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Court of Appeal, Second District, Division 7, California.

 Yvonne M. RENFREW, Plaintiff and Appellant, v. Joanne Elizabeth LOYSEN, etc., Defendant and Respondent.


Decided: December 19, 1985

 Yvonne M. Renfrew, Los Angeles, in pro. per. Edgar R. Bardin and Mark D. Lenenberg, Woodland Hills, for defendant and respondent.

Yvonne Renfrew appeals from a post-judgment order denying her motion to be declared the prevailing party in an action on a  contract as to entitle her to an award of attorney's fees pursuant to the terms of the contract.1



Renfrew, a licensed attorney, rendered legal services to Joanne Loysen pursuant to a representation agreement which provided in pertinent part:  “If either of us should institute litigation concerning fees, the prevailing party shall be entitled to attorney fees and costs in addition to any other expenses of collection theretofore [sic ] incurred.”   Renfrew brought an action in superior court to collect legal fees owed to her by Loysen.   Following a three-day court trial, judgment was rendered in favor of Renfrew and against Loysen;  throughout this fee-collection proceeding, Renfrew was represented by the Law Offices of Yvonne M. Renfrew, her own law firm.   Renfrew filed a post-judgment motion for order determining she was prevailing party and application for award of attorney's fees pursuant to Civil Code section 1717.   The motion was denied by the trial court, and this appeal followed.



Under Civil Code section 1717, in an action on a contract which specifically provides for an award of attorney's fees and costs to the prevailing party, the court upon motion shall determine who is the prevailing party and that party shall be entitled to recover costs of suit, including attorney's fees.   The contract between Renfrew and Loysen contained such an attorney's fees provision;  the judgment rendered by the court ordered Loysen to pay to Renfrew a sum in excess of $36,000.   Renfrew was the prevailing party in an action on a contract within the meaning of section 1717, and would therefore ordinarily be entitled to an award of attorney's fees pursuant to the provisions of the contract and section 1717.

The trial court denied Renfrew's motion under section 1717 to be declared the prevailing party in order to recover attorney's fees on the basis of the “general rule” that an attorney-litigant is not entitled to an award of attorney's fees because he has paid no attorney fee nor incurred any obligation to pay one.   In denying the motion, the court cited a 1929 Supreme Court case in which a defendant was denied reasonable attorney's fees to which he would normally be entitled in a condemnation proceeding because the defendant was an attorney appearing in propria persona.  (City of Long Beach v. Sten (1929) 206 Cal. 473, 474, 274 P. 968.)   The court in Sten expressly refused to decide whether the rule denying fees to an attorney appearing in his own behalf was a desirable one, but rather felt compelled to follow the rule under the precedent of two earlier cases.   In the first, City of Long Beach v. O'Donnell (1928) 91 Cal.App. 760, 762, 267 P. 585, a party was denied recovery of reasonable attorney's fees because his attorneys were hired on a contingent fee basis, the contingency had not occurred, and the party thus had paid no attorney's fees nor incurred any liability to pay them.  (See also Franklin-McKinley Sch. Dist. v. Lester (1963) 223 Cal.App.2d 347, 348–349, 35 Cal.Rptr. 727.)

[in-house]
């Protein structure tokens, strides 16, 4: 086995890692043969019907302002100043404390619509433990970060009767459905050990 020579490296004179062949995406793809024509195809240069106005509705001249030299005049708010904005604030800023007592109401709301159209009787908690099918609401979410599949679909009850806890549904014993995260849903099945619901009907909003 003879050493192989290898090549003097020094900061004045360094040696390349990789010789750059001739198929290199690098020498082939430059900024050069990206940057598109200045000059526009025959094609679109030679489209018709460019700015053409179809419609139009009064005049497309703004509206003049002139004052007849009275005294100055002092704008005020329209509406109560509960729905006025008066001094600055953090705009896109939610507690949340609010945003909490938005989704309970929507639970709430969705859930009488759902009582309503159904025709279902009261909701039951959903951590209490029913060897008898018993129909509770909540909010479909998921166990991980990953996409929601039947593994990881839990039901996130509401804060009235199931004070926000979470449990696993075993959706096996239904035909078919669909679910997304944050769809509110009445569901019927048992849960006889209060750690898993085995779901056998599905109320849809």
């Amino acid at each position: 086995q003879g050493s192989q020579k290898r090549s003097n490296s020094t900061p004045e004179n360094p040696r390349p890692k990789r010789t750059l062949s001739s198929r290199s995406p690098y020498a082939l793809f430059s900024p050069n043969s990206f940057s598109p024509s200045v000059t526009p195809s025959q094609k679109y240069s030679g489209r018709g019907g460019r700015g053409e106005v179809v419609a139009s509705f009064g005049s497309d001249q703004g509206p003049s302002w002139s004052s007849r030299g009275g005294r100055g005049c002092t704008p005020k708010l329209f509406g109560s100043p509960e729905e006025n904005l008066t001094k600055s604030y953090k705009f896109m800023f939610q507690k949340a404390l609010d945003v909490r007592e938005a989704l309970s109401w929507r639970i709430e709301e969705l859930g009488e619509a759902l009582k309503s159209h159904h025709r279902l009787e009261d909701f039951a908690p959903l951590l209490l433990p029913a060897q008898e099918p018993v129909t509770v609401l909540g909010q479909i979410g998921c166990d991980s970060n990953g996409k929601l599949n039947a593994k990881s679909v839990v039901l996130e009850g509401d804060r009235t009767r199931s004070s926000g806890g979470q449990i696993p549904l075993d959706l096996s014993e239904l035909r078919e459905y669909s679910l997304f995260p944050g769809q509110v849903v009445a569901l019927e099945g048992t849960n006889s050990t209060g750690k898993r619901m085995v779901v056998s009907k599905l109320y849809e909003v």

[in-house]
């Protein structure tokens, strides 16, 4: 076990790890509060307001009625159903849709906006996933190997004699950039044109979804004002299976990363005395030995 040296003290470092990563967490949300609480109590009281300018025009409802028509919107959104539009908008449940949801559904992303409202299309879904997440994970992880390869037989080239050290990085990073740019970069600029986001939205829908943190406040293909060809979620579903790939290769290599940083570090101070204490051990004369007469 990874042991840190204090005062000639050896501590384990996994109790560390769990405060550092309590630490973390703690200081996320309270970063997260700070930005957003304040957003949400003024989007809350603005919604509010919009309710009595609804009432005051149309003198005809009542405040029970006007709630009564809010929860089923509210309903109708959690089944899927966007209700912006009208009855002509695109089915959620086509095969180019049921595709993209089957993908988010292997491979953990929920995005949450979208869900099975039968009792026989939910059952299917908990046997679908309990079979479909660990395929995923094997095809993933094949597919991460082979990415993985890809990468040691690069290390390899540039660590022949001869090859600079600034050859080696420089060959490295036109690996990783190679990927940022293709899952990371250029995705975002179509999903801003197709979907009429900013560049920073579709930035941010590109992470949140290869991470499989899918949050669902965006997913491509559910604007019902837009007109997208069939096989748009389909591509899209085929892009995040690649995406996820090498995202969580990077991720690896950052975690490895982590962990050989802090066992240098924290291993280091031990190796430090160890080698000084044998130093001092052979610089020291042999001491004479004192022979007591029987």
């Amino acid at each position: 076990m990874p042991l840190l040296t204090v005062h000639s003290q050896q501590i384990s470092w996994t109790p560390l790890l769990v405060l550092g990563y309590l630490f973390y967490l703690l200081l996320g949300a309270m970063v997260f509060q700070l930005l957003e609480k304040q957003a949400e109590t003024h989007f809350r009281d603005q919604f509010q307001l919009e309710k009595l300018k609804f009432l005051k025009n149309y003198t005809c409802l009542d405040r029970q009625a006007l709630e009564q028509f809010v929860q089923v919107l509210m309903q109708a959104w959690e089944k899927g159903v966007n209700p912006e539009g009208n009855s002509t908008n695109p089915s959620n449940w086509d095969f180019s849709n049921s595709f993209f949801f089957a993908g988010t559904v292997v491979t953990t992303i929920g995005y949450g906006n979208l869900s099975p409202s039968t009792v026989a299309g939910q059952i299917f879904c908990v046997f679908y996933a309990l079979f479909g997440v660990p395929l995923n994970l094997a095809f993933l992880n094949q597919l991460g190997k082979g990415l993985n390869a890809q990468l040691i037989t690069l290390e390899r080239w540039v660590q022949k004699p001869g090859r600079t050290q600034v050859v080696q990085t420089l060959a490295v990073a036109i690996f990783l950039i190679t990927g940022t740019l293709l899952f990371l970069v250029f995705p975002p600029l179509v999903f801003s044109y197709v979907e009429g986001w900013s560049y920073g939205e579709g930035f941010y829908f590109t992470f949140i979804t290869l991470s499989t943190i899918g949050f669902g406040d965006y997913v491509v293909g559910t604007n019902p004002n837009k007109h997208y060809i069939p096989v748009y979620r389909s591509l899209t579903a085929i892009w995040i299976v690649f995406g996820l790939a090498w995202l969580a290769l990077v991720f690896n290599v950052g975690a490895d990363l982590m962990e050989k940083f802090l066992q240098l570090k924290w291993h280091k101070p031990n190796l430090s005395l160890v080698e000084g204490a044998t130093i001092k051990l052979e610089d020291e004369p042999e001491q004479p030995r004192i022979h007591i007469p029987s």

The second case cited in Sten was Patterson v. Donner (1874) 48 Cal. 369, in which the court refused to award attorney's fees to a plaintiff-attorney as required by the terms of a mortgage:  “The action was brought and prosecuted by the plaintiff personally.   We do not think that the stipulation in the mortgage sued on, for counsel fee, can apply where no counsel fee was paid by the plaintiff.”  (Patterson v. Donner, supra, at p. 380.)   The rule thus emerged:  “When an attorney represents himself in an action he may not recover the reasonable value of his fee, for he has paid no fee nor has he incurred any liability to pay an attorney fee.”  (O'Connell v. Zimmerman (1958) 157 Cal.App.2d 330, 337, 321 P.2d 161.)

However, the soundness of this rule has been seriously questioned by the California Supreme Court in a case involving the right of an individual representing himself before the Public Utilities Commission to recover representative fees:  “[T]he logic of past decisions that do not allow an attorney to recover fees when he appears on his own behalf is unclear.   Although such an attorney does not pay a fee or incur any financial liability therefor to another, his time spent in preparing and presenting his case is not somehow rendered less valuable because he is representing himself rather than a third party.   Accordingly, it would appear he should be compensated when he represents himself if he would otherwise be entitled to such compensation․”  (Consumers Lobby Against Monopolies v. Public Utilities Com. (1979) 25 Cal.3d 891, 915, fn. 13, 160 Cal.Rptr. 124, 603 P.2d 41, original emphasis.)   Although not controlling, this dicta is persuasive and entitled to substantial weight.  (Smith v. Mt. Diablo Unified Sch. Dist. (1976) 56 Cal.App.3d 412, 418, 128 Cal.Rptr. 572;  In re Olson (1974) 37 Cal.App.3d 783, 789, 112 Cal.Rptr. 579.)